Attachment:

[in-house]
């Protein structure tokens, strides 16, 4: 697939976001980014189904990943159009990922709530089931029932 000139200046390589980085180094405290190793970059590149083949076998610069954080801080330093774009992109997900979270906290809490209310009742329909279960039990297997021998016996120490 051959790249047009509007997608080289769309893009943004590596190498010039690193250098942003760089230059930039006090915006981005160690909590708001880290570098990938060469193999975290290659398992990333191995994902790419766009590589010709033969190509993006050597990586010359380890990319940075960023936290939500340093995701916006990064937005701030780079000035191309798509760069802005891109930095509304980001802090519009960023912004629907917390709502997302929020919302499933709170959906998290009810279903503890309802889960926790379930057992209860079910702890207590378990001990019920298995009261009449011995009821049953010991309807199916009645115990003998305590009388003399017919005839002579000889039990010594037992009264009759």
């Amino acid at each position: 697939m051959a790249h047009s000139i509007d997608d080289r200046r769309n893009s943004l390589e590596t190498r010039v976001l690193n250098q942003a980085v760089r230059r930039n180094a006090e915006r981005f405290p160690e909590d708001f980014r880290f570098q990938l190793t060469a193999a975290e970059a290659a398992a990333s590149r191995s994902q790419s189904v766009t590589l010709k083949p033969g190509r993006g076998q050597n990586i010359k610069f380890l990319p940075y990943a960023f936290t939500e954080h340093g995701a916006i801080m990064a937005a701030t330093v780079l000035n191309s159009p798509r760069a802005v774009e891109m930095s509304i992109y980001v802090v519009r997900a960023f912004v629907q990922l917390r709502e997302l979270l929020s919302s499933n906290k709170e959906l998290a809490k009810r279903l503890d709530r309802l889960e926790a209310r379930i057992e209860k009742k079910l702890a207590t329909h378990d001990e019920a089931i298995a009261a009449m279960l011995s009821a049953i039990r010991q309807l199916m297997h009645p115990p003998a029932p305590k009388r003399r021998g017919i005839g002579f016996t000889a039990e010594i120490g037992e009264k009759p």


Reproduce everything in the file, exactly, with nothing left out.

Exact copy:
[in-house]
């Protein structure tokens, strides 16, 4: 697939976001980014189904990943159009990922709530089931029932 000139200046390589980085180094405290190793970059590149083949076998610069954080801080330093774009992109997900979270906290809490209310009742329909279960039990297997021998016996120490 051959790249047009509007997608080289769309893009943004590596190498010039690193250098942003760089230059930039006090915006981005160690909590708001880290570098990938060469193999975290290659398992990333191995994902790419766009590589010709033969190509993006050597990586010359380890990319940075960023936290939500340093995701916006990064937005701030780079000035191309798509760069802005891109930095509304980001802090519009960023912004629907917390709502997302929020919302499933709170959906998290009810279903503890309802889960926790379930057992209860079910702890207590378990001990019920298995009261009449011995009821049953010991309807199916009645115990003998305590009388003399017919005839002579000889039990010594037992009264009759």
């Amino acid at each position: 697939m051959a790249h047009s000139i509007d997608d080289r200046r769309n893009s943004l390589e590596t190498r010039v976001l690193n250098q942003a980085v760089r230059r930039n180094a006090e915006r981005f405290p160690e909590d708001f980014r880290f570098q990938l190793t060469a193999a975290e970059a290659a398992a990333s590149r191995s994902q790419s189904v766009t590589l010709k083949p033969g190509r993006g076998q050597n990586i010359k610069f380890l990319p940075y990943a960023f936290t939500e954080h340093g995701a916006i801080m990064a937005a701030t330093v780079l000035n191309s159009p798509r760069a802005v774009e891109m930095s509304i992109y980001v802090v519009r997900a960023f912004v629907q990922l917390r709502e997302l979270l929020s919302s499933n906290k709170e959906l998290a809490k009810r279903l503890d709530r309802l889960e926790a209310r379930i057992e209860k009742k079910l702890a207590t329909h378990d001990e019920a089931i298995a009261a009449m279960l011995s009821a049953i039990r010991q309807l199916m297997h009645p115990p003998a029932p305590k009388r003399r021998g017919i005839g002579f016996t000889a039990e010594i120490g037992e009264k009759p």